Watch “Coming Out Colton” on Netflix.

The original Fab Five: Ted Allen, Carson Kressley, Kyan Douglas, Thom Filicia, Jai Rodriguez. You never know what the Fab Five will do – or say – next as they travel across the US and deconstruct a straight guy’s life, giving him a fabulous new wardrobe, personal grooming tips, a signature recipe or two, some good-looking furniture, personal relating skills and a brand-new attitude.

Everyone knows “Queer Eye” on Netflix – but how many know that the latest Fab Five is NOT the original? Or that the show is a revival of the original “Queer Eye For The Straight Guy”? In fact, the currently running version wouldn’t exist (along with a lot of other queer TV shows!) if it were not for the original show. So before we dive into the current Fab Five, let’s jump back to 2003 when the show first hit the Bravo Channel – and turned into an Emmy award-winning queer reality-tv series! Interestingly enough, the concept that kicked off the five original seasons is the same one used in the revival along with some fabulous queer guys! So if you’re a fan of the current Fab Five, take a look back in time at the original group – their seasons still hold strong even today.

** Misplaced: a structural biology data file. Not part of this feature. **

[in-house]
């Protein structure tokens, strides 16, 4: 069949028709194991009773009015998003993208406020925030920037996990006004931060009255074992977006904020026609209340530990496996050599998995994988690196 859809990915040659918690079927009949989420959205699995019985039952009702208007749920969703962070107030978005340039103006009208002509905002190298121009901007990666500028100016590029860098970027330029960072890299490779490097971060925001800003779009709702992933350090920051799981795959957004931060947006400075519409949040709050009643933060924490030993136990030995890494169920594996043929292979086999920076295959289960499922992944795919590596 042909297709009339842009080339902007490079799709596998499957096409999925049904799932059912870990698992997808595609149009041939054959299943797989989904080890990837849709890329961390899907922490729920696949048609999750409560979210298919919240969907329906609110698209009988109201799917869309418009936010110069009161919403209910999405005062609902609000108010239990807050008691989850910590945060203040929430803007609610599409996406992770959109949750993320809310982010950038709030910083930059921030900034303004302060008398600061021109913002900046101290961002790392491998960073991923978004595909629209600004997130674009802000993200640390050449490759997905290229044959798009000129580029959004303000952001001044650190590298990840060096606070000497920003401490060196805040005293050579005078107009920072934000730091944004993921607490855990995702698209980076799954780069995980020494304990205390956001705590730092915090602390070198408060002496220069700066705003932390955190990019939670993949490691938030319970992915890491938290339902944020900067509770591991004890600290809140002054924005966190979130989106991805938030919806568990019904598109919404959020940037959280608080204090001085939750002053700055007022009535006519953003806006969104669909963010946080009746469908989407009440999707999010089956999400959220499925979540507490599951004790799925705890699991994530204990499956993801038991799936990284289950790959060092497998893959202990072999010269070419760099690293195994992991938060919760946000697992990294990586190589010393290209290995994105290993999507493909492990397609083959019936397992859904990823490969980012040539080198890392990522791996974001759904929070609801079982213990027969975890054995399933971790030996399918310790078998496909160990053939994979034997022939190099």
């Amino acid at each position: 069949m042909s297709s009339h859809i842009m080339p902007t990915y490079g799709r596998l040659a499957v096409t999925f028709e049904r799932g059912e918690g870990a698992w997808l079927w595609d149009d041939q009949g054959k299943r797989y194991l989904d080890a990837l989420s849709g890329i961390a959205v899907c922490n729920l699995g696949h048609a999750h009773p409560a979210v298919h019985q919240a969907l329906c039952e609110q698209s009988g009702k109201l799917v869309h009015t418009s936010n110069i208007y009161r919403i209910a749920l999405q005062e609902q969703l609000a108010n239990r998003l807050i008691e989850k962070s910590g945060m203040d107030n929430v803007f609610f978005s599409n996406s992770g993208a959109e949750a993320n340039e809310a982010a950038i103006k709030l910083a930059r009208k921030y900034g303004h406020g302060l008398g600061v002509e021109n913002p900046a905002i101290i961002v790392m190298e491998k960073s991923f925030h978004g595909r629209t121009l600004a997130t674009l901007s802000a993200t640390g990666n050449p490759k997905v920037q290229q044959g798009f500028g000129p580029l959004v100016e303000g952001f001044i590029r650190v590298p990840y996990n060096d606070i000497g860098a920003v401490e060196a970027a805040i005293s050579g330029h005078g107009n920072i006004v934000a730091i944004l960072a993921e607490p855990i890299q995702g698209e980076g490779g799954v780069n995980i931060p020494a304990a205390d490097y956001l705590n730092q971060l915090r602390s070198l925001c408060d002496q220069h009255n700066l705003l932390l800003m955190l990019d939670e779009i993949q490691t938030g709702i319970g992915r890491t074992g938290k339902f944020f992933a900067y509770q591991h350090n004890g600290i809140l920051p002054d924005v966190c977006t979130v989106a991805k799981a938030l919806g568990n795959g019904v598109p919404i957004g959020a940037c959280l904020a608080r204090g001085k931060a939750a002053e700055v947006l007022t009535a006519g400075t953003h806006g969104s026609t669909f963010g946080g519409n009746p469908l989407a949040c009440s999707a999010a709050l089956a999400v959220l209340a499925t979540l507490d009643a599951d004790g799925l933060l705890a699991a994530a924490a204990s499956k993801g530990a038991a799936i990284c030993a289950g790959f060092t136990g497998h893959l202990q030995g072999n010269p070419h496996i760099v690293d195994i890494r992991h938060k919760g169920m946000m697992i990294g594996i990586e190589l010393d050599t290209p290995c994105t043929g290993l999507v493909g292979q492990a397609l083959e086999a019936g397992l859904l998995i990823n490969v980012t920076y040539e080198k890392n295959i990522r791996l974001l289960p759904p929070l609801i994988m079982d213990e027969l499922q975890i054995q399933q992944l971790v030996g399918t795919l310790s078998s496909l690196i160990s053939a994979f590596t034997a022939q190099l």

Watch “Queer Eye For The Straight Guy” on Prime Video.

Gay men and their pursuit of physical perfection. There’s no doubt that attractiveness is key to a man’s self-esteem and his impression on others, especially in gay life. The pressure to look good is even more intense in an image- driven culture where near-naked images of masculine perfection abound. From super models and muscle boys, to bears and twinks to average Joes, along with experts in the business of beauty, “The Adonis Factor” is a revealing look at gay men’s love or lust for all things pretty.

I actually did not mind “The Adonis Factor”. However, even though IMDb classifies this queer film as a reality-tv film, it’s not; it’s more a documentary. Quite a fascinating one, don’t get me wrong! I don’t think any of us would dare question the fact that physical looks play a huge part of the gay world and that there is an even stronger drive to look a certain way. “The Adonis Factor” supports this and even provides adequate evidence as to how this manifests – and some reasons why it remains such a powerful force, even when it can be harmful. Plus there’s a lot of yummy eye candy to look at! But seriously, even though this is not a queer reality-tv film, this queer documentary is enjoyable to watch.